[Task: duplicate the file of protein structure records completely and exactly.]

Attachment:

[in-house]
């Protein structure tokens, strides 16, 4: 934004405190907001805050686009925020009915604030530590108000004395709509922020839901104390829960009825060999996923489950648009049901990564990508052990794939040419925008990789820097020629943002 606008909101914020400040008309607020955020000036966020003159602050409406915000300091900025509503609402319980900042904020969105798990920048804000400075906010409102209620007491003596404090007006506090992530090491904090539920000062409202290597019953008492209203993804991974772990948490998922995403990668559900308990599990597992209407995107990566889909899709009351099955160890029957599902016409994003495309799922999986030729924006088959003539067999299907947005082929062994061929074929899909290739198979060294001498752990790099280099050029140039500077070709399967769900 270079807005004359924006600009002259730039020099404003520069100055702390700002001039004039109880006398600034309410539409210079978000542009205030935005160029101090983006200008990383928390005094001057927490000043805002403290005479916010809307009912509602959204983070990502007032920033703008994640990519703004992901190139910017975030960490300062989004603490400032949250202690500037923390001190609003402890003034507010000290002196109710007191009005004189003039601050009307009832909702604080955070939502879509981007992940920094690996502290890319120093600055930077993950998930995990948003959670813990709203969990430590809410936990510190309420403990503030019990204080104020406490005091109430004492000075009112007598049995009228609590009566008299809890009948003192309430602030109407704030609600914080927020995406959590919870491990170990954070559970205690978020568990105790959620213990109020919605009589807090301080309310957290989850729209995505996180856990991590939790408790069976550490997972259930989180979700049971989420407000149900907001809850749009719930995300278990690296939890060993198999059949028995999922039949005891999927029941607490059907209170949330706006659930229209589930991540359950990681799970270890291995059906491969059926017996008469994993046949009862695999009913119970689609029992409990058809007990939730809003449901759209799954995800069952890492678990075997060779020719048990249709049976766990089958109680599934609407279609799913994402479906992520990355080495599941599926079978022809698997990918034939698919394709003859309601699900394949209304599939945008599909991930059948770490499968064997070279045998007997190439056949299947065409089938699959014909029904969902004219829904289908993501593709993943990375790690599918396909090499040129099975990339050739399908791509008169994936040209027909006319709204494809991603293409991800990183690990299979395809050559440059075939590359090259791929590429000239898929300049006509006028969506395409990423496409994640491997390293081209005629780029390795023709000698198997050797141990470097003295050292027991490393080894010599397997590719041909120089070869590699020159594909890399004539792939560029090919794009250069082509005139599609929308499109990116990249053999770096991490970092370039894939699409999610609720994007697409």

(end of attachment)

[in-house]
């Protein structure tokens, strides 16, 4: 934004405190907001805050686009925020009915604030530590108000004395709509922020839901104390829960009825060999996923489950648009049901990564990508052990794939040419925008990789820097020629943002 606008909101914020400040008309607020955020000036966020003159602050409406915000300091900025509503609402319980900042904020969105798990920048804000400075906010409102209620007491003596404090007006506090992530090491904090539920000062409202290597019953008492209203993804991974772990948490998922995403990668559900308990599990597992209407995107990566889909899709009351099955160890029957599902016409994003495309799922999986030729924006088959003539067999299907947005082929062994061929074929899909290739198979060294001498752990790099280099050029140039500077070709399967769900 270079807005004359924006600009002259730039020099404003520069100055702390700002001039004039109880006398600034309410539409210079978000542009205030935005160029101090983006200008990383928390005094001057927490000043805002403290005479916010809307009912509602959204983070990502007032920033703008994640990519703004992901190139910017975030960490300062989004603490400032949250202690500037923390001190609003402890003034507010000290002196109710007191009005004189003039601050009307009832909702604080955070939502879509981007992940920094690996502290890319120093600055930077993950998930995990948003959670813990709203969990430590809410936990510190309420403990503030019990204080104020406490005091109430004492000075009112007598049995009228609590009566008299809890009948003192309430602030109407704030609600914080927020995406959590919870491990170990954070559970205690978020568990105790959620213990109020919605009589807090301080309310957290989850729209995505996180856990991590939790408790069976550490997972259930989180979700049971989420407000149900907001809850749009719930995300278990690296939890060993198999059949028995999922039949005891999927029941607490059907209170949330706006659930229209589930991540359950990681799970270890291995059906491969059926017996008469994993046949009862695999009913119970689609029992409990058809007990939730809003449901759209799954995800069952890492678990075997060779020719048990249709049976766990089958109680599934609407279609799913994402479906992520990355080495599941599926079978022809698997990918034939698919394709003859309601699900394949209304599939945008599909991930059948770490499968064997070279045998007997190439056949299947065409089938699959014909029904969902004219829904289908993501593709993943990375790690599918396909090499040129099975990339050739399908791509008169994936040209027909006319709204494809991603293409991800990183690990299979395809050559440059075939590359090259791929590429000239898929300049006509006028969506395409990423496409994640491997390293081209005629780029390795023709000698198997050797141990470097003295050292027991490393080894010599397997590719041909120089070869590699020159594909890399004539792939560029090919794009250069082509005139599609929308499109990116990249053999770096991490970092370039894939699409999610609720994007697409």